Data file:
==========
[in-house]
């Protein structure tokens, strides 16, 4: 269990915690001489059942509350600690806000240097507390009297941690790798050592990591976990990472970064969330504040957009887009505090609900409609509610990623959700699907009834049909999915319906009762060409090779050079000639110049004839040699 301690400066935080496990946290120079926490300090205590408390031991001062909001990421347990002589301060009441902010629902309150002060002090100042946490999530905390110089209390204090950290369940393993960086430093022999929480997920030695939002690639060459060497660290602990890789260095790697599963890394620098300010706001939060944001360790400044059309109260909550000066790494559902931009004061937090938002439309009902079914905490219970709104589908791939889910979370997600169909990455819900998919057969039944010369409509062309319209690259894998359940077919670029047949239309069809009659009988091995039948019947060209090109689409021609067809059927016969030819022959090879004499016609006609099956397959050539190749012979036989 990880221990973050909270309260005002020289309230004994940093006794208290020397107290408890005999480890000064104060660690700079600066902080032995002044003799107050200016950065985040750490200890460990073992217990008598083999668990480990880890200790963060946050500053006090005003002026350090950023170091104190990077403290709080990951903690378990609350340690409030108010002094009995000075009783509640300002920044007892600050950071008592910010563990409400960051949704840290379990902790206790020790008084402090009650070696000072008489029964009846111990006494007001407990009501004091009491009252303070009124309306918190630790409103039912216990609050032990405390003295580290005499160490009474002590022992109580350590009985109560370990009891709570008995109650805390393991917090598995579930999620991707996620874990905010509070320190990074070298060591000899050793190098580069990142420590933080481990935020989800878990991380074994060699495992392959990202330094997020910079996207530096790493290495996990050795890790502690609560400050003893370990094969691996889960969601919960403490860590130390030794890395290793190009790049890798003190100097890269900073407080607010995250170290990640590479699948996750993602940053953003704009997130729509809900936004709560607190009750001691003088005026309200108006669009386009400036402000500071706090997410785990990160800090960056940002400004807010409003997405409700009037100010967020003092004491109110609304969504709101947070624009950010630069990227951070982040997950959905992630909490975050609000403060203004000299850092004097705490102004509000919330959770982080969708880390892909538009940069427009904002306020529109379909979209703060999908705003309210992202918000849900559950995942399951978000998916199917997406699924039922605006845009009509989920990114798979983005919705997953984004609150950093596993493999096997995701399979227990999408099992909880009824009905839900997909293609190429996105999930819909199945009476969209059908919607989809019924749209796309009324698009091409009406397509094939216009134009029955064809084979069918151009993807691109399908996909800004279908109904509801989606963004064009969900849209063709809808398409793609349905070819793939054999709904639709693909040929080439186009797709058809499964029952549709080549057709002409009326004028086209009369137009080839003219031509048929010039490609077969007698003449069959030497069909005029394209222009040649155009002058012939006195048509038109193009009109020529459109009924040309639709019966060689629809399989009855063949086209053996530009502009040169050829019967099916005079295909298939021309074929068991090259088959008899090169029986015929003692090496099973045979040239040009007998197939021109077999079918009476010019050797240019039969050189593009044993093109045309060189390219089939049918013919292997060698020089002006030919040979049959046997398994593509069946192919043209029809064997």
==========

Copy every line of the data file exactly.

[in-house]
């Protein structure tokens, strides 16, 4: 269990915690001489059942509350600690806000240097507390009297941690790798050592990591976990990472970064969330504040957009887009505090609900409609509610990623959700699907009834049909999915319906009762060409090779050079000639110049004839040699 301690400066935080496990946290120079926490300090205590408390031991001062909001990421347990002589301060009441902010629902309150002060002090100042946490999530905390110089209390204090950290369940393993960086430093022999929480997920030695939002690639060459060497660290602990890789260095790697599963890394620098300010706001939060944001360790400044059309109260909550000066790494559902931009004061937090938002439309009902079914905490219970709104589908791939889910979370997600169909990455819900998919057969039944010369409509062309319209690259894998359940077919670029047949239309069809009659009988091995039948019947060209090109689409021609067809059927016969030819022959090879004499016609006609099956397959050539190749012979036989 990880221990973050909270309260005002020289309230004994940093006794208290020397107290408890005999480890000064104060660690700079600066902080032995002044003799107050200016950065985040750490200890460990073992217990008598083999668990480990880890200790963060946050500053006090005003002026350090950023170091104190990077403290709080990951903690378990609350340690409030108010002094009995000075009783509640300002920044007892600050950071008592910010563990409400960051949704840290379990902790206790020790008084402090009650070696000072008489029964009846111990006494007001407990009501004091009491009252303070009124309306918190630790409103039912216990609050032990405390003295580290005499160490009474002590022992109580350590009985109560370990009891709570008995109650805390393991917090598995579930999620991707996620874990905010509070320190990074070298060591000899050793190098580069990142420590933080481990935020989800878990991380074994060699495992392959990202330094997020910079996207530096790493290495996990050795890790502690609560400050003893370990094969691996889960969601919960403490860590130390030794890395290793190009790049890798003190100097890269900073407080607010995250170290990640590479699948996750993602940053953003704009997130729509809900936004709560607190009750001691003088005026309200108006669009386009400036402000500071706090997410785990990160800090960056940002400004807010409003997405409700009037100010967020003092004491109110609304969504709101947070624009950010630069990227951070982040997950959905992630909490975050609000403060203004000299850092004097705490102004509000919330959770982080969708880390892909538009940069427009904002306020529109379909979209703060999908705003309210992202918000849900559950995942399951978000998916199917997406699924039922605006845009009509989920990114798979983005919705997953984004609150950093596993493999096997995701399979227990999408099992909880009824009905839900997909293609190429996105999930819909199945009476969209059908919607989809019924749209796309009324698009091409009406397509094939216009134009029955064809084979069918151009993807691109399908996909800004279908109904509801989606963004064009969900849209063709809808398409793609349905070819793939054999709904639709693909040929080439186009797709058809499964029952549709080549057709002409009326004028086209009369137009080839003219031509048929010039490609077969007698003449069959030497069909005029394209222009040649155009002058012939006195048509038109193009009109020529459109009924040309639709019966060689629809399989009855063949086209053996530009502009040169050829019967099916005079295909298939021309074929068991090259088959008899090169029986015929003692090496099973045979040239040009007998197939021109077999079918009476010019050797240019039969050189593009044993093109045309060189390219089939049918013919292997060698020089002006030919040979049959046997398994593509069946192919043209029809064997």